Supreme Court hears Kamm's sentencing appeal

Justice Edna Arbel: "It is hard to make light of the importance of the documents Kamm took."

July 30, 2012 15:39
4 minute read.
Anat Kamm

Anat Kamm stands inside a courtroom in Tel Aviv 311 (R). (photo credit: REUTERS/Ronen Zvulun)


Dear Reader,
As you can imagine, more people are reading The Jerusalem Post than ever before. Nevertheless, traditional business models are no longer sustainable and high-quality publications, like ours, are being forced to look for new ways to keep going. Unlike many other news organizations, we have not put up a paywall. We want to keep our journalism open and accessible and be able to keep providing you with news and analyses from the frontlines of Israel, the Middle East and the Jewish World.

As one of our loyal readers, we ask you to be our partner.

For $5 a month you will receive access to the following:

  • A user uxperience almost completely free of ads
  • Access to our Premium Section and our monthly magazine to learn Hebrew, Ivrit
  • Content from the award-winning Jerusalem Repor
  • A brand new ePaper featuring the daily newspaper as it appears in print in Israel

Help us grow and continue telling Israel’s story to the world.

Thank you,

Ronit Hasin-Hochman, CEO, Jerusalem Post Group
Yaakov Katz, Editor-in-Chief

UPGRADE YOUR JPOST EXPERIENCE FOR 5$ PER MONTH Show me later Don't show it again

Lawyers for Anat Kamm, who is serving four-and-a-half years in prison for serious espionage crimes, told the Supreme Court on Monday that her sentence should be significantly reduced.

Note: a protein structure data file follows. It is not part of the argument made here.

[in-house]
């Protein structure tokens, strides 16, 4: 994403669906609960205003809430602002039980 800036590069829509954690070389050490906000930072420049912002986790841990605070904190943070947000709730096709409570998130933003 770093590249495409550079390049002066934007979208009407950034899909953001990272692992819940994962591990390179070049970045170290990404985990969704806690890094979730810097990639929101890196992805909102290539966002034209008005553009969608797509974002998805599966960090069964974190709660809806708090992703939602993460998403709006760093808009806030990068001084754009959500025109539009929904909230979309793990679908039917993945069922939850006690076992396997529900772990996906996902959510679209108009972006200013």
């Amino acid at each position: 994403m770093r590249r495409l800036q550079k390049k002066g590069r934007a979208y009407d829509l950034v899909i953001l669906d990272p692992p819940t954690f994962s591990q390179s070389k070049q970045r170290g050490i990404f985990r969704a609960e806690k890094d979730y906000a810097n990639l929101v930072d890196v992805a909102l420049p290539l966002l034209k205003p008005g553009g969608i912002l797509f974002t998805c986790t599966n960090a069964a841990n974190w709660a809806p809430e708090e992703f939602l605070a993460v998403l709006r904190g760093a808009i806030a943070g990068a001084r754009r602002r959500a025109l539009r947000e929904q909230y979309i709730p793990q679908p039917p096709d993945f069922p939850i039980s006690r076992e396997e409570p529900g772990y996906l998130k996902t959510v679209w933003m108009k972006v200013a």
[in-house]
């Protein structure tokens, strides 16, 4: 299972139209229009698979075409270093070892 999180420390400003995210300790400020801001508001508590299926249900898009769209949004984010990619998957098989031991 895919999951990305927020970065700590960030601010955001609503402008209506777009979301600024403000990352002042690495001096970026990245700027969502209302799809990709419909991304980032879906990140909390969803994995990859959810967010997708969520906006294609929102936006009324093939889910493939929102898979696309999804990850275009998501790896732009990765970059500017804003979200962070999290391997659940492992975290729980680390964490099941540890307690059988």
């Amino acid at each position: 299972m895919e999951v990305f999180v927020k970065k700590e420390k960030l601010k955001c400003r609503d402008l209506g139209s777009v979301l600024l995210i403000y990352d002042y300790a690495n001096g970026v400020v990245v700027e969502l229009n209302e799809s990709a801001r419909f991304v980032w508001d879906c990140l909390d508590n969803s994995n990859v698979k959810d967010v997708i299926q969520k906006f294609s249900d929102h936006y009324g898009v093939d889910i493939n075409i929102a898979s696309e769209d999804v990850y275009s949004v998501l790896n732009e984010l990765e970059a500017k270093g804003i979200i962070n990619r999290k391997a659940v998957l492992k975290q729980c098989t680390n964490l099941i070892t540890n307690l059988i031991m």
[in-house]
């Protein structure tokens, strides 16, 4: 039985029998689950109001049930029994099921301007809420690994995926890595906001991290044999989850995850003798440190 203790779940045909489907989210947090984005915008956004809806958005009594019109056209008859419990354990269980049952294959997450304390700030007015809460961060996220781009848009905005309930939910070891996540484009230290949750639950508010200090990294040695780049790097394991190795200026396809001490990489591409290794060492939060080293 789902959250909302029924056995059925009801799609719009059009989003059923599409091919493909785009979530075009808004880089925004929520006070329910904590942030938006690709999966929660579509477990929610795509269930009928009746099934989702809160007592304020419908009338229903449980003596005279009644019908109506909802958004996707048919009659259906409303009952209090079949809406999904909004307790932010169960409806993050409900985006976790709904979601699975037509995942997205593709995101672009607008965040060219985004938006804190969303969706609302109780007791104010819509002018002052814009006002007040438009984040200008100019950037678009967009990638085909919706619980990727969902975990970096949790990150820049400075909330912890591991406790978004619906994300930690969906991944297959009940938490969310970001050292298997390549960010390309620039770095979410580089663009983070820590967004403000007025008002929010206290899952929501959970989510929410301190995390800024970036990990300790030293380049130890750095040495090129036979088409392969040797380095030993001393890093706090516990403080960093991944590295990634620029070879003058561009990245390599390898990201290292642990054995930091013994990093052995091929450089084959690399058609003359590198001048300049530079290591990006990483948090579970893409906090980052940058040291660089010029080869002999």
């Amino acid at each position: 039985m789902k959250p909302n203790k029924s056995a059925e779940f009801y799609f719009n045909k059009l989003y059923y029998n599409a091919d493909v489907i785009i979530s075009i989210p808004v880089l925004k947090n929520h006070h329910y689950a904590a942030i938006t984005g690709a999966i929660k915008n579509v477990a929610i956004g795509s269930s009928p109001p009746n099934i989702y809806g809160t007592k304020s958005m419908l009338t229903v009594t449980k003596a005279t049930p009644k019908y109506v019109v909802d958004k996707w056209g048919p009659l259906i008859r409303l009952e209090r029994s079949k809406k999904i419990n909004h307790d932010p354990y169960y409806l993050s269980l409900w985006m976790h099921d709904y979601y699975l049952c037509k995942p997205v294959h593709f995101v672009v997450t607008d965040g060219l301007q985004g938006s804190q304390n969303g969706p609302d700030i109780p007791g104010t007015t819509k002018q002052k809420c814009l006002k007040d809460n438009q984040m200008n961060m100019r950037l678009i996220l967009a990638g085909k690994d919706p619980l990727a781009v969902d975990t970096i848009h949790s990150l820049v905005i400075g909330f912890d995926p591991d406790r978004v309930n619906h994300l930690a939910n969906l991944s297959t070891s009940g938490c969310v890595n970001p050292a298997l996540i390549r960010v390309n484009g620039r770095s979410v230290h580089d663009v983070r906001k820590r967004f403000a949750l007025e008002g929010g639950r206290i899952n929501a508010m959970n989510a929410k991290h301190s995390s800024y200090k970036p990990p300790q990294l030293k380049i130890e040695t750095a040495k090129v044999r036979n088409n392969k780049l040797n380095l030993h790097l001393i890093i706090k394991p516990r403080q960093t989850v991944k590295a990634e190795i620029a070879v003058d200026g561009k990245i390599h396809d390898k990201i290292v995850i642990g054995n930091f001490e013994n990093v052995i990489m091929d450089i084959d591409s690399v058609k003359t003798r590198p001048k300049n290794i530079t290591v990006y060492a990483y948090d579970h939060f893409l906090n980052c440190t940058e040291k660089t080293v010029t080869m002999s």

The former IDF OC Central Command secretary was convicted last February in a plea bargain, in which she admitted to collecting and storing classified military documents and passing them to Uri Blau, a Haaretz journalist.

Be the first to know - Join our Facebook page.

Her appeal hearing came a week after the Tel Aviv District Court convicted Blau of aggravated espionage (possession of classified information), after he agreed to plead guilty under the terms of a deal reached between his lawyers and state prosecutors. The prosecution recommended that the court sentence Blau to four months in prison but asked that this run as community service. However the court has not yet accepted that request, and has asked the community service commissioner to present a report in September on the suitability of the sentence.

The Supreme Court will rule on Kamm’s appeal after the District Court has passed sentence on Blau.

In Monday’s Supreme Court hearing, the main line of defense used by Kamm’s attorney, Ilan Bombach, was that Kamm had received a far harsher sentence than that proposed for Blau and that sentences handed down to defendants in other national security cases had also been lighter.

Bombach told the court that there was a “huge, incomprehensible gap” between the sentence proposed for Blau and that handed down to Kamm. Blau had pleaded guilty and was convicted on one of the same charges as Kamm – holding classified documents without permission, Bombach argued.

Bombach said Blau had reneged on a deal he made with the Shin Bet (Israel Security Agency) by handing over only a tiny fraction of the documents in his possession and had fled abroad, knowing he could cause enormous damage, whereas Kamm had handed over all the documents and expressed remorse.